Infanta Margarita in a Blue Dress
A Masterwork by Velázquez from Vienna that displays his loose brushstroke technique.
The latest of three portraits of the Infanta in the Kunsthistorisches Museum, Vienna, this magnificent painting depicts the sitter at the age of eight, gazing warmly at the viewer and wearing a blue silk dress, richly adorned with the silver borders fashionable in Spain from the 1640s. It was preceded by the Portrait of Margarita in a Pink Dress (1654) and the Portrait of Margarita in a White Dress (1656), the latter corresponding both in costume and style to the contemporary portrait of the Infanta in Las Meninas.
Following the Prado, the Kunsthistorisches Museum, Vienna, houses one of the largest and most important collections of Velázquez paintings in the world. On loan for over three months, Infanta Margarita in a Blue Dress will join three pictures by Velázquez from the Meadows Museum’s permanent collection, and will add further context to the Museum’s exceptional holdings of painted portraits.
This exhibition is organized by the Meadows Museum. It is part of the Museum’s Golden Anniversary, which is sponsored by The Meadows Foundation, The Moody Foundation, the Dallas Tourism Public Improvement District and the Dallas Convention & Visitors Bureau.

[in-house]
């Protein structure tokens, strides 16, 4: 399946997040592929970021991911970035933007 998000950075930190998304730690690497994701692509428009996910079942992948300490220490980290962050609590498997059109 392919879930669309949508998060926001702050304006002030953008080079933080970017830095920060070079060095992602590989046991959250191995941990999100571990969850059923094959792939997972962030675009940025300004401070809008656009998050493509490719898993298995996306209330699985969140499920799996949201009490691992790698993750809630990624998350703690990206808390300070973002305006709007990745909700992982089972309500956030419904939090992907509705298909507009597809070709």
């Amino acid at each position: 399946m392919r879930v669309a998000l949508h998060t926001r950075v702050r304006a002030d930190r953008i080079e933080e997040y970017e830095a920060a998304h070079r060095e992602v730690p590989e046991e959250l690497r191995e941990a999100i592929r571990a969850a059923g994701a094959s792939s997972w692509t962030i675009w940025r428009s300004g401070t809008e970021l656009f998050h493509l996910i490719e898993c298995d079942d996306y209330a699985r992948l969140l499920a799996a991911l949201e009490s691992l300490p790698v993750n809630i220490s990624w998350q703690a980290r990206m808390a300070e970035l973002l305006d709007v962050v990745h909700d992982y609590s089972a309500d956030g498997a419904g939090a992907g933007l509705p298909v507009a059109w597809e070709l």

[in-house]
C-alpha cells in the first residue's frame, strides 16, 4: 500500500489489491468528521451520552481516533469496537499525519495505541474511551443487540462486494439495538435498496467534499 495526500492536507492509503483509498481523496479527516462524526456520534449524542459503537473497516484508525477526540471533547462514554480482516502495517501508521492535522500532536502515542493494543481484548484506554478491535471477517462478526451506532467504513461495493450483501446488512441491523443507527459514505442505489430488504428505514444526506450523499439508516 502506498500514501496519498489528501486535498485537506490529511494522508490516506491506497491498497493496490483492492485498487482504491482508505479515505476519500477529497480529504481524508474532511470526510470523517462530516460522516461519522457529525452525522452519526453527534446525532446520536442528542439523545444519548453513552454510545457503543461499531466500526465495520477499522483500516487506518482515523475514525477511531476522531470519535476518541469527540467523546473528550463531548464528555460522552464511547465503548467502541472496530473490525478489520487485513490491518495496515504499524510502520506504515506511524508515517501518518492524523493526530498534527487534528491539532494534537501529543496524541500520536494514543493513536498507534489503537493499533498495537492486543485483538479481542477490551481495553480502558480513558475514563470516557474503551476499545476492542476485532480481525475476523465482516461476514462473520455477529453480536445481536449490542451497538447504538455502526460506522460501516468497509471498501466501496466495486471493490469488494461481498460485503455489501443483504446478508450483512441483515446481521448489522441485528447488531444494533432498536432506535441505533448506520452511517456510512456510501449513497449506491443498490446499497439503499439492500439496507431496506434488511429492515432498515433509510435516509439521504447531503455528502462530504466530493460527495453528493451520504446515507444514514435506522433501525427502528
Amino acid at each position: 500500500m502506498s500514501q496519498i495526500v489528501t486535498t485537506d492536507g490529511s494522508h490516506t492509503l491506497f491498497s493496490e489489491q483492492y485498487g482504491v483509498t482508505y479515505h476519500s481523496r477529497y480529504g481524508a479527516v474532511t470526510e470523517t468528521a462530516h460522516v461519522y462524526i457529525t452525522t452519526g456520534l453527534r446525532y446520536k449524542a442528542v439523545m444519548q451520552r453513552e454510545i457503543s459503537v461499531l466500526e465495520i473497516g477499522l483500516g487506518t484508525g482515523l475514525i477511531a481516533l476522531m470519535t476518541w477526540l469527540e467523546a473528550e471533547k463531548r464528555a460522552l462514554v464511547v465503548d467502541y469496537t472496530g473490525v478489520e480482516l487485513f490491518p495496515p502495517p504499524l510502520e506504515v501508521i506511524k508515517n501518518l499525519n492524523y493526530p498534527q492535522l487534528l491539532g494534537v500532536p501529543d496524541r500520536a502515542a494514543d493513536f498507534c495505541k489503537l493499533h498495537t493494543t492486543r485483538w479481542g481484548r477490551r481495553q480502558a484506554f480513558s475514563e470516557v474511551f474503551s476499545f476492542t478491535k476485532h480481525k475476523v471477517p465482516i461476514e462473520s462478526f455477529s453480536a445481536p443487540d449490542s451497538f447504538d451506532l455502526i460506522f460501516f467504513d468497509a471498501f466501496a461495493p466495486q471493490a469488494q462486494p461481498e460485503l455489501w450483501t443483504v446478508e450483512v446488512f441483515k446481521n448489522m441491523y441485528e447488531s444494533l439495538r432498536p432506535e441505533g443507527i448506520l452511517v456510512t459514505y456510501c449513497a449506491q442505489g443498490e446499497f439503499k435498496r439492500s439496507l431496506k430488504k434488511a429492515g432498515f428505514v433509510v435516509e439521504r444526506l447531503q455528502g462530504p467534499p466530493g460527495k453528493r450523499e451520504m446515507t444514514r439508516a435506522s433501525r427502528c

Orchestra of New Spain presents: Music for Portrait of Infanta Margarita in Blue Dress
- On Thursday, July 30 at 6:30 pm at The Meadows Museum (The Boston Room).
- Free, but reservations required. Contact The Orchestra of New Spain at 214.750.1492 or visit orchestraofnewspain.org for more information and reservations.
While Diego Velázquez was painting secular subjects for the court, there were musical artists exploring the delights of what we now call secular music, and what in other cultures were called madrigals, chansons and carols (and not just for Christmas!) Tonos humanos of the late Renaissance allowed guitarists and poets of the early 17th century the liberty of moving beyond traditional references to Mary and Christ in order to express earthly love in and for itself, just as Velazquez had left behind religious painting for courtly and aristocratic subjects.
The music for this concert is for five players and singers, intimate music for amorous ends and entertainments: Eric Smith on cello; Gregory Hamilton on theorbo (bass) and guitar; Heidi Klein and Katrina Burggraf-Kledas, sopranos; and Nicolas Garza, male alto. Among the works on the program will be music from Tous les Matins du Monde of Marin Marais.